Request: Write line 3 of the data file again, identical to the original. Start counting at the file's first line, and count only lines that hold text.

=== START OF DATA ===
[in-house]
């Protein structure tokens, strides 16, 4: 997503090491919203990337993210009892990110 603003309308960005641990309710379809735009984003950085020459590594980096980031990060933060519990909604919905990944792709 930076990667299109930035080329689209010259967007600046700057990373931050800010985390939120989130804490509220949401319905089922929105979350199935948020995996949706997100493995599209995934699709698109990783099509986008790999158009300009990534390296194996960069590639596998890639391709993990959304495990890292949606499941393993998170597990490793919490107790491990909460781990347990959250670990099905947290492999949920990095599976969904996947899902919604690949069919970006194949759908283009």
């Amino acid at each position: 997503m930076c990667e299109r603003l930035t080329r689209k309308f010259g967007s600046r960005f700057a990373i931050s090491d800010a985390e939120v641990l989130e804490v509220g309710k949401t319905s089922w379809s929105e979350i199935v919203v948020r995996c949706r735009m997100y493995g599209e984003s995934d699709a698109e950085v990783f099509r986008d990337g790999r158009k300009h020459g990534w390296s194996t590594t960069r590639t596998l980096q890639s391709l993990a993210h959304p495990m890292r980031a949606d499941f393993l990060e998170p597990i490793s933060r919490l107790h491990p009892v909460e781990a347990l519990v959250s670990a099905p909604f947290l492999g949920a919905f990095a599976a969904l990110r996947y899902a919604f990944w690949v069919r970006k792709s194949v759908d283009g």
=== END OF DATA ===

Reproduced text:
């Amino acid at each position: 997503m930076c990667e299109r603003l930035t080329r689209k309308f010259g967007s600046r960005f700057a990373i931050s090491d800010a985390e939120v641990l989130e804490v509220g309710k949401t319905s089922w379809s929105e979350i199935v919203v948020r995996c949706r735009m997100y493995g599209e984003s995934d699709a698109e950085v990783f099509r986008d990337g790999r158009k300009h020459g990534w390296s194996t590594t960069r590639t596998l980096q890639s391709l993990a993210h959304p495990m890292r980031a949606d499941f393993l990060e998170p597990i490793s933060r919490l107790h491990p009892v909460e781990a347990l519990v959250s670990a099905p909604f947290l492999g949920a919905f990095a599976a969904l990110r996947y899902a919604f990944w690949v069919r970006k792709s194949v759908d283009g």